‘Gold Class Lite’ catches on in Australia
The newest trend in Australian cinemas is for some of the best aspects of Gold Class cinemas to be adapted for "normal" screens. Hoyts is leading the way with the addition of recliner seats to their main auditoriums. Netflix has launched in Australia in the last 12 months, and the idea of giving the customer better value and comfort is considered to be a great way of keeping the cinema experience the first choice for consumers. The upgrade means that cinemas will lose around 40% of their seating capacity.
Hoyts Group CEO Damian Keogh said that he expected that almost half of their 39 Australian cinema complexes will be fitted with recliners by the end of the year. Additional hot food is also on the menu, with items such as fries (US$3.40); pizza (US$7.50) and classic American hot dogs at $6.75.
Village has taken a slightly different path with the introduction of VPremium cinemas. These are designed to be better than the average screens with new plush seating, but not as good as the Gold Class screens. The ticket price for these screens is around A$3 (US$2.30) more per ticket than standard cinemas.
Other chains are also looking to increase their emphasis on food and comfort. Hoyts says that results in the first two of their complexes to get the new recliner seats showed an uplift in both ticket sales and patron visits.
A low-budget comedy, Goodbye Pork Pie, became a box-office hit in New Zealand in 1981. The film was directed by Geoff Murphy. As with all successes, a remake is now underway, and the person at the helm is Murphy's son Matt, with James Rolleston and Dean O'Gorman starring.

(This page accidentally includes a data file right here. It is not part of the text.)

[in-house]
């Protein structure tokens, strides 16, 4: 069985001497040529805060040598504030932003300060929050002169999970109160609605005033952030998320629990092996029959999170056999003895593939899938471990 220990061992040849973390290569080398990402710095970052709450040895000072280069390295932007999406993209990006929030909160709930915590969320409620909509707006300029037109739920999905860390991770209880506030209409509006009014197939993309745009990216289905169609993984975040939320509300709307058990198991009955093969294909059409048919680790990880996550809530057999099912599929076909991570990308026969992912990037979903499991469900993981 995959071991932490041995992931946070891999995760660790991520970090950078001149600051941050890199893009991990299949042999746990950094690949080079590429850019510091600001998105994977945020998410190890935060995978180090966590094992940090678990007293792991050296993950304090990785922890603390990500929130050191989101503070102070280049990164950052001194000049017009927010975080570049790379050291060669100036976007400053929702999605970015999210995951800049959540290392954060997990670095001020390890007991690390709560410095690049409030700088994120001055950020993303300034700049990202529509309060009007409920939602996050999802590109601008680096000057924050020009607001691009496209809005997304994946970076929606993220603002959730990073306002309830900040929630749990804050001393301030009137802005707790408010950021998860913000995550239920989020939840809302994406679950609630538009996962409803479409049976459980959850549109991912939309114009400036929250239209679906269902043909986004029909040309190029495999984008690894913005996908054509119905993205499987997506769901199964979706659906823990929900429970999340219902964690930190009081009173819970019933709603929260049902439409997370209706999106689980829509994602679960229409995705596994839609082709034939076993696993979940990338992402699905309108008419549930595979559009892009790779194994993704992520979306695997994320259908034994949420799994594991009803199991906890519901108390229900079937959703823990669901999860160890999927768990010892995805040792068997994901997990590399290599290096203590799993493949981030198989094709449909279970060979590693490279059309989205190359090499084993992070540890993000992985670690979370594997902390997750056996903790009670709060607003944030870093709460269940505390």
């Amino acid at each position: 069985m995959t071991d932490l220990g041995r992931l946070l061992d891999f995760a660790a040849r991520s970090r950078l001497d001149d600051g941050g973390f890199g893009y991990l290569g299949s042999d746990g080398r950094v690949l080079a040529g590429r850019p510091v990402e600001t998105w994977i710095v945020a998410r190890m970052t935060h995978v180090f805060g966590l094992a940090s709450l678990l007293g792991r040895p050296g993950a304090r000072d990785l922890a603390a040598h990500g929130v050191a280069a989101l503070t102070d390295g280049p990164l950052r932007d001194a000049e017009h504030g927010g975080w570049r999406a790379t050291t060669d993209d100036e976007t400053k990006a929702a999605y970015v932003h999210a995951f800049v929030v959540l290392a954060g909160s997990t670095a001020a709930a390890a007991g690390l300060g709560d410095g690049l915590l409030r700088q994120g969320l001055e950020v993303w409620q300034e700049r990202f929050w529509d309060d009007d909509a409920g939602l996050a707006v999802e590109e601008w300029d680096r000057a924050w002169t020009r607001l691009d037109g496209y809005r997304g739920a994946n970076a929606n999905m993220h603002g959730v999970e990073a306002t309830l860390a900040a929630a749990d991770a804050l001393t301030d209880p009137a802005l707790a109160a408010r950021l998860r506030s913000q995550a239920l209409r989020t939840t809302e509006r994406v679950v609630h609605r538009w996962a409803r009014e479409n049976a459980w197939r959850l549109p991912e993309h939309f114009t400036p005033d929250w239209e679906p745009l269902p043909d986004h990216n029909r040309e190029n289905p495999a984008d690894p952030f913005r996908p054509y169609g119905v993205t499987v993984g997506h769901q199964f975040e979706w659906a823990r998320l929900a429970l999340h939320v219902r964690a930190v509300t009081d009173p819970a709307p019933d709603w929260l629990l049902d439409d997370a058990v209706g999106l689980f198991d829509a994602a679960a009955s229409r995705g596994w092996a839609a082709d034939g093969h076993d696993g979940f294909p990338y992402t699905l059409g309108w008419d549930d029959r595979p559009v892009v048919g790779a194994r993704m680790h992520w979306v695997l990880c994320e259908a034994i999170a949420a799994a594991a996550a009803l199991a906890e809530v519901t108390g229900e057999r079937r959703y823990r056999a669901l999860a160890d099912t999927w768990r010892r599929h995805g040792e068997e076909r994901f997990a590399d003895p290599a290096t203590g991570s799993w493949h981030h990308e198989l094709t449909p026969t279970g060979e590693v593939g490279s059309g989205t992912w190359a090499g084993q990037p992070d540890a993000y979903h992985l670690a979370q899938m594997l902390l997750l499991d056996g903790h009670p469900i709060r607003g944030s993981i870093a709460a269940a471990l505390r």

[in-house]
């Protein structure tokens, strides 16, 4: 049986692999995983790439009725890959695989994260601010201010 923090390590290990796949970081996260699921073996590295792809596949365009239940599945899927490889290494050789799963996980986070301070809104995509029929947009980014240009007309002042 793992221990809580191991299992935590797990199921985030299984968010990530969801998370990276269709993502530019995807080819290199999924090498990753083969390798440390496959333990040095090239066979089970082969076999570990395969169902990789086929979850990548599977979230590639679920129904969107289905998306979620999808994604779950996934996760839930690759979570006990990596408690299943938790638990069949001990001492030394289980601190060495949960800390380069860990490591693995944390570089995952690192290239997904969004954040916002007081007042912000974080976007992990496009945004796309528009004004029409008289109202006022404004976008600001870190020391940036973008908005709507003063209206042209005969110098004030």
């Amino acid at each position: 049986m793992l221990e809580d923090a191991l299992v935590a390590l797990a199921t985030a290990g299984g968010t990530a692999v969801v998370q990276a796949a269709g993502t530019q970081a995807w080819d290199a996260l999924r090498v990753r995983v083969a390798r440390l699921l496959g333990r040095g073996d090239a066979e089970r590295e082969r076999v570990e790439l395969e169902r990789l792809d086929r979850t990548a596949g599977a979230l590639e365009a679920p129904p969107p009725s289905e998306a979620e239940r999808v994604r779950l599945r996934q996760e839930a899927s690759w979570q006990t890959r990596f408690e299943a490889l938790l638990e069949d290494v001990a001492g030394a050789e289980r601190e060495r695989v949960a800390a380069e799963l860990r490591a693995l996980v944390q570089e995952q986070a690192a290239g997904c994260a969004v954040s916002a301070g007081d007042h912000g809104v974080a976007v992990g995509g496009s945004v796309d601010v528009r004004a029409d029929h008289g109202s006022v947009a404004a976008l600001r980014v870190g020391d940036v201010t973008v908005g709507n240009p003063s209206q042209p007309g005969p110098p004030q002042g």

Stratford is a country town near Mt. Egmont in New Zealand. In 1916, a committee was formed there to buy an old theatre, demolish it and open a cinema, The Kings was born and on April 1, 1927, it was the first cinema in the Southern hemisphere to screen talkies. Old photos of the theatre show three panels of stained glass above the main entrance, but these were removed at least 50 years ago. Robert Clement (father of Jemaine Clement of The BFG andRio 1 and 2) has just been asked to design a new three-panel stained-glass piece to be put over the front of the entrance, ready for the cinema's centenary next year. Some excellent photos of the theatre, now known as the TET (Taranaki Electricity Trust) Kings Theatre, can be found at kingstheatre.co.nz
Sport movies are always difficult to market internationally. Gridiron and baseball films typically have their largest success in the U.S. Australia has made films focusing on cricket and lawn bowls and these did little business outside their home country. Boxing seems one of the few sports where national boundaries have had no effect on box office. Despite this, a rugby film, entitled Chasing Great, will open in New Zealand in September. The film focuses on New Zealand rugby player Richie McCaw and hopes are that there will be interest in other major rugby nations such as Australia, the U.K., Fiji, Papua and South Africa.
Send your Australia/New Zealand news to David Pearce at firstname.lastname@example.org.